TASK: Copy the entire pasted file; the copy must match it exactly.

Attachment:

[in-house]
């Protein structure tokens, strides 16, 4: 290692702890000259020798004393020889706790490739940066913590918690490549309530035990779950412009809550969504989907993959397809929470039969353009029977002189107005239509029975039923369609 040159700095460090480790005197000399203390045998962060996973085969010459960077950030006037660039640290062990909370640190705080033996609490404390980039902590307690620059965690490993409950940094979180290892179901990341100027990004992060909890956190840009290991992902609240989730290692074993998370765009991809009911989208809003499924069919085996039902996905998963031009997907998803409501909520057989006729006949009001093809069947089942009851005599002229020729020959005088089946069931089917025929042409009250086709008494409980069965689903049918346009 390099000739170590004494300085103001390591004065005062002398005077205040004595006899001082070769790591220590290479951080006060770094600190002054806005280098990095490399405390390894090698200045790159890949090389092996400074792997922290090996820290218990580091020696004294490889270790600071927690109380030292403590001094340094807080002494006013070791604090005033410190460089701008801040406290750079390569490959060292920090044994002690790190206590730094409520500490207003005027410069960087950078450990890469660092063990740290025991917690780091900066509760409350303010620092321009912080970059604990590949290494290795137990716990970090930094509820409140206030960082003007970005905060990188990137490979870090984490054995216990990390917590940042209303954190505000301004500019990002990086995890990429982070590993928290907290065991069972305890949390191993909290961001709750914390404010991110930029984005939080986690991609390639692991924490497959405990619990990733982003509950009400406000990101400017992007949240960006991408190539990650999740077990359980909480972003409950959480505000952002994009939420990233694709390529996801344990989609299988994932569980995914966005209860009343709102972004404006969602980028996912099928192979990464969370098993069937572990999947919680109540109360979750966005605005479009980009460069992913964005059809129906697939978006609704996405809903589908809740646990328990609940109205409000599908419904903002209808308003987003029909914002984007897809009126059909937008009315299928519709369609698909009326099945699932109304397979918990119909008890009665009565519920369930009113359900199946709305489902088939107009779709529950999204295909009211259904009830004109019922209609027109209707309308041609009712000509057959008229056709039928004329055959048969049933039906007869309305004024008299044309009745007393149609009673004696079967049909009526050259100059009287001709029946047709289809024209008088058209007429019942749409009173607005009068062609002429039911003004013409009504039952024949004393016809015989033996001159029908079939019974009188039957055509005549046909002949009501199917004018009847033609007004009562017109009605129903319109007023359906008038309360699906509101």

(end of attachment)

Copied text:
[in-house]
């Protein structure tokens, strides 16, 4: 290692702890000259020798004393020889706790490739940066913590918690490549309530035990779950412009809550969504989907993959397809929470039969353009029977002189107005239509029975039923369609 040159700095460090480790005197000399203390045998962060996973085969010459960077950030006037660039640290062990909370640190705080033996609490404390980039902590307690620059965690490993409950940094979180290892179901990341100027990004992060909890956190840009290991992902609240989730290692074993998370765009991809009911989208809003499924069919085996039902996905998963031009997907998803409501909520057989006729006949009001093809069947089942009851005599002229020729020959005088089946069931089917025929042409009250086709008494409980069965689903049918346009 390099000739170590004494300085103001390591004065005062002398005077205040004595006899001082070769790591220590290479951080006060770094600190002054806005280098990095490399405390390894090698200045790159890949090389092996400074792997922290090996820290218990580091020696004294490889270790600071927690109380030292403590001094340094807080002494006013070791604090005033410190460089701008801040406290750079390569490959060292920090044994002690790190206590730094409520500490207003005027410069960087950078450990890469660092063990740290025991917690780091900066509760409350303010620092321009912080970059604990590949290494290795137990716990970090930094509820409140206030960082003007970005905060990188990137490979870090984490054995216990990390917590940042209303954190505000301004500019990002990086995890990429982070590993928290907290065991069972305890949390191993909290961001709750914390404010991110930029984005939080986690991609390639692991924490497959405990619990990733982003509950009400406000990101400017992007949240960006991408190539990650999740077990359980909480972003409950959480505000952002994009939420990233694709390529996801344990989609299988994932569980995914966005209860009343709102972004404006969602980028996912099928192979990464969370098993069937572990999947919680109540109360979750966005605005479009980009460069992913964005059809129906697939978006609704996405809903589908809740646990328990609940109205409000599908419904903002209808308003987003029909914002984007897809009126059909937008009315299928519709369609698909009326099945699932109304397979918990119909008890009665009565519920369930009113359900199946709305489902088939107009779709529950999204295909009211259904009830004109019922209609027109209707309308041609009712000509057959008229056709039928004329055959048969049933039906007869309305004024008299044309009745007393149609009673004696079967049909009526050259100059009287001709029946047709289809024209008088058209007429019942749409009173607005009068062609002429039911003004013409009504039952024949004393016809015989033996001159029908079939019974009188039957055509005549046909002949009501199917004018009847033609007004009562017109009605129903319109007023359906008038309360699906509101």